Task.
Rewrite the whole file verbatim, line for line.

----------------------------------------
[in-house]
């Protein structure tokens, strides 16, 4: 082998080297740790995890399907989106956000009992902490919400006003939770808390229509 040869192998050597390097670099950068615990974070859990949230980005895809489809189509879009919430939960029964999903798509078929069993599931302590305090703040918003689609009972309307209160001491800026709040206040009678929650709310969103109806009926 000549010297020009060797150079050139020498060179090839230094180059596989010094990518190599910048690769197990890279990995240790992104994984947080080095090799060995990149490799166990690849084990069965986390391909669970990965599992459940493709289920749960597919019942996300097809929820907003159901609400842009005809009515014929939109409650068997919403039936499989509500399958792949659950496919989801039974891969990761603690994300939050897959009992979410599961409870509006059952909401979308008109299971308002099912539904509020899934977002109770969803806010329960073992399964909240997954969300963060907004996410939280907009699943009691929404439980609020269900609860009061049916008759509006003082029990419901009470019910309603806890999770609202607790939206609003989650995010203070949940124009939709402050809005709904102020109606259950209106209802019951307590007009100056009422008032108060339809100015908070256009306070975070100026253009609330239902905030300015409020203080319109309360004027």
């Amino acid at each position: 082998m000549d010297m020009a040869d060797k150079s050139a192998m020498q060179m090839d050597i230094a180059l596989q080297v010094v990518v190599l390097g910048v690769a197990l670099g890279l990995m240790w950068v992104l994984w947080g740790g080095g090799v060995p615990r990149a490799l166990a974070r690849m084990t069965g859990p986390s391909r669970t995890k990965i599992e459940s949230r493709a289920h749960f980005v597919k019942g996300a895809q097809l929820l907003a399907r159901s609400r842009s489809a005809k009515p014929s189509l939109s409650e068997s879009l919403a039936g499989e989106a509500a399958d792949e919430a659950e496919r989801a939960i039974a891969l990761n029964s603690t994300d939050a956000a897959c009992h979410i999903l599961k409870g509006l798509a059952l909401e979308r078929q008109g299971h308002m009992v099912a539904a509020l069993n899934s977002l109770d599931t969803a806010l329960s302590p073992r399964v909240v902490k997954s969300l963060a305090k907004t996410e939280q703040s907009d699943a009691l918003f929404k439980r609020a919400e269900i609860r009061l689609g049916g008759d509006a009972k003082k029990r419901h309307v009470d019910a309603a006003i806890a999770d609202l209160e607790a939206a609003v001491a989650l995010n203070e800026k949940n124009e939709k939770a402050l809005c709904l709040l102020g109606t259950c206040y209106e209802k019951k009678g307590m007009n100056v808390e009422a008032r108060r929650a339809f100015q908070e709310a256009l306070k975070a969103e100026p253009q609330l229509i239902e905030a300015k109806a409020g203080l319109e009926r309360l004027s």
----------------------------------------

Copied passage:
[in-house]
């Protein structure tokens, strides 16, 4: 082998080297740790995890399907989106956000009992902490919400006003939770808390229509 040869192998050597390097670099950068615990974070859990949230980005895809489809189509879009919430939960029964999903798509078929069993599931302590305090703040918003689609009972309307209160001491800026709040206040009678929650709310969103109806009926 000549010297020009060797150079050139020498060179090839230094180059596989010094990518190599910048690769197990890279990995240790992104994984947080080095090799060995990149490799166990690849084990069965986390391909669970990965599992459940493709289920749960597919019942996300097809929820907003159901609400842009005809009515014929939109409650068997919403039936499989509500399958792949659950496919989801039974891969990761603690994300939050897959009992979410599961409870509006059952909401979308008109299971308002099912539904509020899934977002109770969803806010329960073992399964909240997954969300963060907004996410939280907009699943009691929404439980609020269900609860009061049916008759509006003082029990419901009470019910309603806890999770609202607790939206609003989650995010203070949940124009939709402050809005709904102020109606259950209106209802019951307590007009100056009422008032108060339809100015908070256009306070975070100026253009609330239902905030300015409020203080319109309360004027």
């Amino acid at each position: 082998m000549d010297m020009a040869d060797k150079s050139a192998m020498q060179m090839d050597i230094a180059l596989q080297v010094v990518v190599l390097g910048v690769a197990l670099g890279l990995m240790w950068v992104l994984w947080g740790g080095g090799v060995p615990r990149a490799l166990a974070r690849m084990t069965g859990p986390s391909r669970t995890k990965i599992e459940s949230r493709a289920h749960f980005v597919k019942g996300a895809q097809l929820l907003a399907r159901s609400r842009s489809a005809k009515p014929s189509l939109s409650e068997s879009l919403a039936g499989e989106a509500a399958d792949e919430a659950e496919r989801a939960i039974a891969l990761n029964s603690t994300d939050a956000a897959c009992h979410i999903l599961k409870g509006l798509a059952l909401e979308r078929q008109g299971h308002m009992v099912a539904a509020l069993n899934s977002l109770d599931t969803a806010l329960s302590p073992r399964v909240v902490k997954s969300l963060a305090k907004t996410e939280q703040s907009d699943a009691l918003f929404k439980r609020a919400e269900i609860r009061l689609g049916g008759d509006a009972k003082k029990r419901h309307v009470d019910a309603a006003i806890a999770d609202l209160e607790a939206a609003v001491a989650l995010n203070e800026k949940n124009e939709k939770a402050l809005c709904l709040l102020g109606t259950c206040y209106e209802k019951k009678g307590m007009n100056v808390e009422a008032r108060r929650a339809f100015q908070e709310a256009l306070k975070a969103e100026p253009q609330l229509i239902e905030a300015k109806a409020g203080l319109e009926r309360l004027s």